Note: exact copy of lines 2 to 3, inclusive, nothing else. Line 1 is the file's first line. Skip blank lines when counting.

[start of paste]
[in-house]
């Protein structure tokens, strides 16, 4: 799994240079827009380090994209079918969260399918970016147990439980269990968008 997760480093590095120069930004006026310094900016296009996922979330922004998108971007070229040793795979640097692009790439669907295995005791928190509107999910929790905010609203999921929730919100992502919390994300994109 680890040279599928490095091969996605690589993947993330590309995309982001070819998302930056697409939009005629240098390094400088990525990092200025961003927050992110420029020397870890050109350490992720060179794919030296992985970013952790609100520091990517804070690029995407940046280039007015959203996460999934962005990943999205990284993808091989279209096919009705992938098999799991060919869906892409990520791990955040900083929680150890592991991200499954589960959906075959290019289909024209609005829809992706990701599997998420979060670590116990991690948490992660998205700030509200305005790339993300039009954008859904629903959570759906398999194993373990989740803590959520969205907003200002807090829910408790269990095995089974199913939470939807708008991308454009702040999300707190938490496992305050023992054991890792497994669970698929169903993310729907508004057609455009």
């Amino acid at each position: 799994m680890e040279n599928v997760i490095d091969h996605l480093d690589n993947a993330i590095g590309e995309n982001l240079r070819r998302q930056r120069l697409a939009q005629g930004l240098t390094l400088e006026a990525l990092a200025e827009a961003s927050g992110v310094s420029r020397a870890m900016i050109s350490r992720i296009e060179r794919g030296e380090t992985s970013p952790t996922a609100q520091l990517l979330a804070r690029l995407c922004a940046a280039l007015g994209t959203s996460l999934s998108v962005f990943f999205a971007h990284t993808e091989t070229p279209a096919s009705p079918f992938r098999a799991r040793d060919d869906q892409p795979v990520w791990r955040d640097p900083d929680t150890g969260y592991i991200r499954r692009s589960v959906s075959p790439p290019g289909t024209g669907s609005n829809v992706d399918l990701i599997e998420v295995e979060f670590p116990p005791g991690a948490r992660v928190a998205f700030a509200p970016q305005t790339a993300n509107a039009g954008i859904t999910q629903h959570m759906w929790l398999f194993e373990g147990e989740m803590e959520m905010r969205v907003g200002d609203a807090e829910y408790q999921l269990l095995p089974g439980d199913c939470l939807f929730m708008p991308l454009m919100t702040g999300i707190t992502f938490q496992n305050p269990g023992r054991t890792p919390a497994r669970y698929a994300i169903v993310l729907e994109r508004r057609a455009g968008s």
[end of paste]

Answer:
């Protein structure tokens, strides 16, 4: 799994240079827009380090994209079918969260399918970016147990439980269990968008 997760480093590095120069930004006026310094900016296009996922979330922004998108971007070229040793795979640097692009790439669907295995005791928190509107999910929790905010609203999921929730919100992502919390994300994109 680890040279599928490095091969996605690589993947993330590309995309982001070819998302930056697409939009005629240098390094400088990525990092200025961003927050992110420029020397870890050109350490992720060179794919030296992985970013952790609100520091990517804070690029995407940046280039007015959203996460999934962005990943999205990284993808091989279209096919009705992938098999799991060919869906892409990520791990955040900083929680150890592991991200499954589960959906075959290019289909024209609005829809992706990701599997998420979060670590116990991690948490992660998205700030509200305005790339993300039009954008859904629903959570759906398999194993373990989740803590959520969205907003200002807090829910408790269990095995089974199913939470939807708008991308454009702040999300707190938490496992305050023992054991890792497994669970698929169903993310729907508004057609455009």
């Amino acid at each position: 799994m680890e040279n599928v997760i490095d091969h996605l480093d690589n993947a993330i590095g590309e995309n982001l240079r070819r998302q930056r120069l697409a939009q005629g930004l240098t390094l400088e006026a990525l990092a200025e827009a961003s927050g992110v310094s420029r020397a870890m900016i050109s350490r992720i296009e060179r794919g030296e380090t992985s970013p952790t996922a609100q520091l990517l979330a804070r690029l995407c922004a940046a280039l007015g994209t959203s996460l999934s998108v962005f990943f999205a971007h990284t993808e091989t070229p279209a096919s009705p079918f992938r098999a799991r040793d060919d869906q892409p795979v990520w791990r955040d640097p900083d929680t150890g969260y592991i991200r499954r692009s589960v959906s075959p790439p290019g289909t024209g669907s609005n829809v992706d399918l990701i599997e998420v295995e979060f670590p116990p005791g991690a948490r992660v928190a998205f700030a509200p970016q305005t790339a993300n509107a039009g954008i859904t999910q629903h959570m759906w929790l398999f194993e373990g147990e989740m803590e959520m905010r969205v907003g200002d609203a807090e829910y408790q999921l269990l095995p089974g439980d199913c939470l939807f929730m708008p991308l454009m919100t702040g999300i707190t992502f938490q496992n305050p269990g023992r054991t890792p919390a497994r669970y698929a994300i169903v993310l729907e994109r508004r057609a455009g968008s």